• The Alleged Car: Ben's car RHAPAW (Rode Hard And Put Away Wet), a 15-year-old Buick "composed primarily out of duct tape and spackle" that runs "not on gasoline, but the inexhaustible fuel of human hope", certainly qualifies.
  • Amazingly Embarrassing Parents: You'd be as embarrassed to bring girls home as Radar if your parents owned the world's largest collection of Black Santa Memorabilia consisting of 1200 pieces.
  • Ambiguously Jewish: Q calls his car the Dreidel, mentions that he wants to say Kaddish for a dead raccoon, his parents discuss politics in Israel and Palestine at one point, and his Dad mentions knowing Hebrew.
    • John Green did say once on his Tumblr that he imagined both Q and Margo as being Jewish.
  • Arc Words:
    • "Paper towns".
    • "All the strings in him broke."
    • "Cracked vessel" and other references to "cracked" things.
    • Various lines from Walt Whitman's poem Song of Myself, especially those related to grass.
  • Beta Bitch: Becca is the second most popular girl in school, after Margo, and is much bitchier than her.
  • Bittersweet Ending: Margo's alive, Q understands her much better now although still not perfectly, and they even kiss but she's leaving, and although they make plans to see each other again, it's clear their lives are taking them in different directions.
  • Black and Nerdy: Radar, like his friends, is rather nerdy in spending a lot of his time editing Omnictionary.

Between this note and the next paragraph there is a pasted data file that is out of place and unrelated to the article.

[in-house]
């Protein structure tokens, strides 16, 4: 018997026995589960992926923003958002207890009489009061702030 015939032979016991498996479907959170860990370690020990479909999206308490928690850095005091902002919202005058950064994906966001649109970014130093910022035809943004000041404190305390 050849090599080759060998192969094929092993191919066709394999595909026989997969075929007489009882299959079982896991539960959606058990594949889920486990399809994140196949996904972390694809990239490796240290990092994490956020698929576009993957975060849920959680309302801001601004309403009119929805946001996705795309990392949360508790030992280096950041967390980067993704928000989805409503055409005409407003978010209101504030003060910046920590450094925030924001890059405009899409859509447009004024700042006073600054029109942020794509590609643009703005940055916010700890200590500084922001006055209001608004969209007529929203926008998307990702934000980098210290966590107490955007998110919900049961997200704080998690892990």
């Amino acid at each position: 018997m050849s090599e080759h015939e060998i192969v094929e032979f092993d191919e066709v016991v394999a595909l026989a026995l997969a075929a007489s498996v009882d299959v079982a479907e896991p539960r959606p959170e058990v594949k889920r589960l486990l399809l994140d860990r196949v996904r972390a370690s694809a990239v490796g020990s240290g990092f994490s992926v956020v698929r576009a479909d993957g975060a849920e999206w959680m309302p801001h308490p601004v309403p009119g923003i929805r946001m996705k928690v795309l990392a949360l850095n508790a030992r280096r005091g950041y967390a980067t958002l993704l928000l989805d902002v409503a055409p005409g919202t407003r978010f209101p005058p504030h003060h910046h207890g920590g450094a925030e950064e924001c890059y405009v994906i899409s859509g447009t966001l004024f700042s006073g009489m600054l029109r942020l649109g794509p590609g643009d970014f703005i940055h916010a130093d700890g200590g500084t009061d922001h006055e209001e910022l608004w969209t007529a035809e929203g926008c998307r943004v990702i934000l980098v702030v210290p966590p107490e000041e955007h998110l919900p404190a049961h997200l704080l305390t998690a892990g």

• Both Sides Have a Point: At the end of the book, Q and Margo get into an argument after he discovers she didn't want to be found. He insists he was merely worried for her safety, but she fires back that he probably thought he was embarking on a heroic Rescue Romance. In the ends the two agree to disagree, coming the conclusion that both of them badly misinterpreted what the other would do, and that this is okay.
  • Bottomless Bladder: Subverted. Every character urinates at least once on the 24-hour road trip, (Q even says Ben's role on the trip is to be the one perpetually needing to pee), but nobody mentions ever having to poop.
  • Boyfriend Bluff: Q goes out pranking with Margo at the beginning of the book. Someone hits on her and makes a comment about her "little brother," ie, Q. She tells the clerk, "Actually, he's my cousin." * grabs ass* "And my lover."
  • Brand X: Omnictionary, a Bland-Name Product of Wikipedia.